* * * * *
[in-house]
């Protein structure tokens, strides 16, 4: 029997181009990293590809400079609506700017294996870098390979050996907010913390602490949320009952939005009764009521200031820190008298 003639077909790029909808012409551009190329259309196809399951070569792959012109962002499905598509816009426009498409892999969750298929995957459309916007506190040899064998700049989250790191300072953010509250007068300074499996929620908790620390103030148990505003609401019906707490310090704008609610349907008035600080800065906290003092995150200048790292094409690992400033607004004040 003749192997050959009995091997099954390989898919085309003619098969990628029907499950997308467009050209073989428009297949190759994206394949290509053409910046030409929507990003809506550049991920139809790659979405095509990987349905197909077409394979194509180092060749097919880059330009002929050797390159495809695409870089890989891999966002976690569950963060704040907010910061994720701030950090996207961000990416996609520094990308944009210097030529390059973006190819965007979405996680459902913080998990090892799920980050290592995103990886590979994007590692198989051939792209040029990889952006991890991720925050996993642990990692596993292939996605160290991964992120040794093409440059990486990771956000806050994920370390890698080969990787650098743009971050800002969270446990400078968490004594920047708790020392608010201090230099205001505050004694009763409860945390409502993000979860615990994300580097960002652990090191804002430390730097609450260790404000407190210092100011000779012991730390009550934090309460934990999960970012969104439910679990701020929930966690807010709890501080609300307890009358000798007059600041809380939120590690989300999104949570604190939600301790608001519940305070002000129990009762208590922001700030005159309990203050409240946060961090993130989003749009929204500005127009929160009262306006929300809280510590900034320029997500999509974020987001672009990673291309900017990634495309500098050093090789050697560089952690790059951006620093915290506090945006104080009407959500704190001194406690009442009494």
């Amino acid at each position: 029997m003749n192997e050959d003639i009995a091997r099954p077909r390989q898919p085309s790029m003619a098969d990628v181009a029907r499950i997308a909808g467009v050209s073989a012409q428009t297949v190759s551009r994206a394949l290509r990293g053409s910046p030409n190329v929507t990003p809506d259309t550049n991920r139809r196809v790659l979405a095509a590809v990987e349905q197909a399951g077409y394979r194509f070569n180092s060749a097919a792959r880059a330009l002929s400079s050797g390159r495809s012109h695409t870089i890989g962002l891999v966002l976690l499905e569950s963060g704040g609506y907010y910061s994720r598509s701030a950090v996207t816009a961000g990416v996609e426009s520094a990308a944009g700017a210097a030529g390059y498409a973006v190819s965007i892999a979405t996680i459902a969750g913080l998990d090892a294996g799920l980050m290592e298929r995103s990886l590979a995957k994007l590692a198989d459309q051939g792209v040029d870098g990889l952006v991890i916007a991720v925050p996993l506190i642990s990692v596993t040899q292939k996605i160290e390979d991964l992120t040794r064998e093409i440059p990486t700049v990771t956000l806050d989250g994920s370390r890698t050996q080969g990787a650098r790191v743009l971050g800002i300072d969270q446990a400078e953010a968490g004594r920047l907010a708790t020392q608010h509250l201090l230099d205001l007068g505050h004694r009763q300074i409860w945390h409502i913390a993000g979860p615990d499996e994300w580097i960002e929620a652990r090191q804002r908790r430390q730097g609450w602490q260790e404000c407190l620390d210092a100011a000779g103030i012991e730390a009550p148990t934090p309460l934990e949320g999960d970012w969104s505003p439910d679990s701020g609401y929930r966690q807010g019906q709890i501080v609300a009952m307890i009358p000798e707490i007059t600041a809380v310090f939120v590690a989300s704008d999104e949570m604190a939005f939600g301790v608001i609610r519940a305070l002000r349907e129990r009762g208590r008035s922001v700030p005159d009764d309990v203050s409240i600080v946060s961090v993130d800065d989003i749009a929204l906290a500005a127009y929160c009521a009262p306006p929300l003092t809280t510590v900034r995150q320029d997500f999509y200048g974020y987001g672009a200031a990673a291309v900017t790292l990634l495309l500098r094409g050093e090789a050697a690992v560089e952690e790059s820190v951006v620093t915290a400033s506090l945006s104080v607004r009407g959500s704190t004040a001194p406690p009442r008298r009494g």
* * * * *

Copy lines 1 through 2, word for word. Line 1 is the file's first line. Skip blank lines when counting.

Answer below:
[in-house]
């Protein structure tokens, strides 16, 4: 029997181009990293590809400079609506700017294996870098390979050996907010913390602490949320009952939005009764009521200031820190008298 003639077909790029909808012409551009190329259309196809399951070569792959012109962002499905598509816009426009498409892999969750298929995957459309916007506190040899064998700049989250790191300072953010509250007068300074499996929620908790620390103030148990505003609401019906707490310090704008609610349907008035600080800065906290003092995150200048790292094409690992400033607004004040 003749192997050959009995091997099954390989898919085309003619098969990628029907499950997308467009050209073989428009297949190759994206394949290509053409910046030409929507990003809506550049991920139809790659979405095509990987349905197909077409394979194509180092060749097919880059330009002929050797390159495809695409870089890989891999966002976690569950963060704040907010910061994720701030950090996207961000990416996609520094990308944009210097030529390059973006190819965007979405996680459902913080998990090892799920980050290592995103990886590979994007590692198989051939792209040029990889952006991890991720925050996993642990990692596993292939996605160290991964992120040794093409440059990486990771956000806050994920370390890698080969990787650098743009971050800002969270446990400078968490004594920047708790020392608010201090230099205001505050004694009763409860945390409502993000979860615990994300580097960002652990090191804002430390730097609450260790404000407190210092100011000779012991730390009550934090309460934990999960970012969104439910679990701020929930966690807010709890501080609300307890009358000798007059600041809380939120590690989300999104949570604190939600301790608001519940305070002000129990009762208590922001700030005159309990203050409240946060961090993130989003749009929204500005127009929160009262306006929300809280510590900034320029997500999509974020987001672009990673291309900017990634495309500098050093090789050697560089952690790059951006620093915290506090945006104080009407959500704190001194406690009442009494």